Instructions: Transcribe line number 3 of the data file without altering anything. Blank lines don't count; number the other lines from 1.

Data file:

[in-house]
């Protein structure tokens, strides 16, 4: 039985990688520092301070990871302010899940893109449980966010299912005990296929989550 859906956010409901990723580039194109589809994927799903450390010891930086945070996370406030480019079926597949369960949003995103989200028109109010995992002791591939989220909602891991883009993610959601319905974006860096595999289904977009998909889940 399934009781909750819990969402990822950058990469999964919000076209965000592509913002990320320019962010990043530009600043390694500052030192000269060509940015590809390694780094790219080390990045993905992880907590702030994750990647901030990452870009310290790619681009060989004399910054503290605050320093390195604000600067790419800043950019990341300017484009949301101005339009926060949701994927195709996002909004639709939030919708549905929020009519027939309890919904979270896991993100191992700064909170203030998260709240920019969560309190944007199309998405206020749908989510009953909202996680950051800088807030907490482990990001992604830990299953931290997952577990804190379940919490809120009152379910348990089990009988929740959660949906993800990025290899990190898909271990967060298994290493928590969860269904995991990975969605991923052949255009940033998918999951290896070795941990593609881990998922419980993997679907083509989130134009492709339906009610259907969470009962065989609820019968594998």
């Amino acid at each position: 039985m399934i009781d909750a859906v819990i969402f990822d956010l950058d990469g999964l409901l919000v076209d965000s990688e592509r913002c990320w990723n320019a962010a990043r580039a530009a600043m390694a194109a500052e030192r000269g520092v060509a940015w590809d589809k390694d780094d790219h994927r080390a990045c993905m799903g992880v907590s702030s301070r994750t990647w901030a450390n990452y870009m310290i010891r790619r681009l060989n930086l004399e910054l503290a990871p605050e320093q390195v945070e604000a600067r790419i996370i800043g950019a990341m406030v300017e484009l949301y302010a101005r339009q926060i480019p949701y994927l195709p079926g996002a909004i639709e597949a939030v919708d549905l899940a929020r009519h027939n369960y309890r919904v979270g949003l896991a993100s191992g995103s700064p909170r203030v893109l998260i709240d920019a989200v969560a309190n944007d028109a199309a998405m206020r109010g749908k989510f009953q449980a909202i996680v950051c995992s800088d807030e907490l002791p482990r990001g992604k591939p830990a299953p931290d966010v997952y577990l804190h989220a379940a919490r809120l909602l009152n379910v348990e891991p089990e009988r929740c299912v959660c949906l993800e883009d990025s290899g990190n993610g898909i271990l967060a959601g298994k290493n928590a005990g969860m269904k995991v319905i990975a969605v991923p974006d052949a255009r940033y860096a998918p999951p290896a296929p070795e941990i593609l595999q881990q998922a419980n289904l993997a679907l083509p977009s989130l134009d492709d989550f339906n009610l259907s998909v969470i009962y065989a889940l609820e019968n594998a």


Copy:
């Amino acid at each position: 039985m399934i009781d909750a859906v819990i969402f990822d956010l950058d990469g999964l409901l919000v076209d965000s990688e592509r913002c990320w990723n320019a962010a990043r580039a530009a600043m390694a194109a500052e030192r000269g520092v060509a940015w590809d589809k390694d780094d790219h994927r080390a990045c993905m799903g992880v907590s702030s301070r994750t990647w901030a450390n990452y870009m310290i010891r790619r681009l060989n930086l004399e910054l503290a990871p605050e320093q390195v945070e604000a600067r790419i996370i800043g950019a990341m406030v300017e484009l949301y302010a101005r339009q926060i480019p949701y994927l195709p079926g996002a909004i639709e597949a939030v919708d549905l899940a929020r009519h027939n369960y309890r919904v979270g949003l896991a993100s191992g995103s700064p909170r203030v893109l998260i709240d920019a989200v969560a309190n944007d028109a199309a998405m206020r109010g749908k989510f009953q449980a909202i996680v950051c995992s800088d807030e907490l002791p482990r990001g992604k591939p830990a299953p931290d966010v997952y577990l804190h989220a379940a919490r809120l909602l009152n379910v348990e891991p089990e009988r929740c299912v959660c949906l993800e883009d990025s290899g990190n993610g898909i271990l967060a959601g298994k290493n928590a005990g969860m269904k995991v319905i990975a969605v991923p974006d052949a255009r940033y860096a998918p999951p290896a296929p070795e941990i593609l595999q881990q998922a419980n289904l993997a679907l083509p977009s989130l134009d492709d989550f339906n009610l259907s998909v969470i009962y065989a889940l609820e019968n594998a």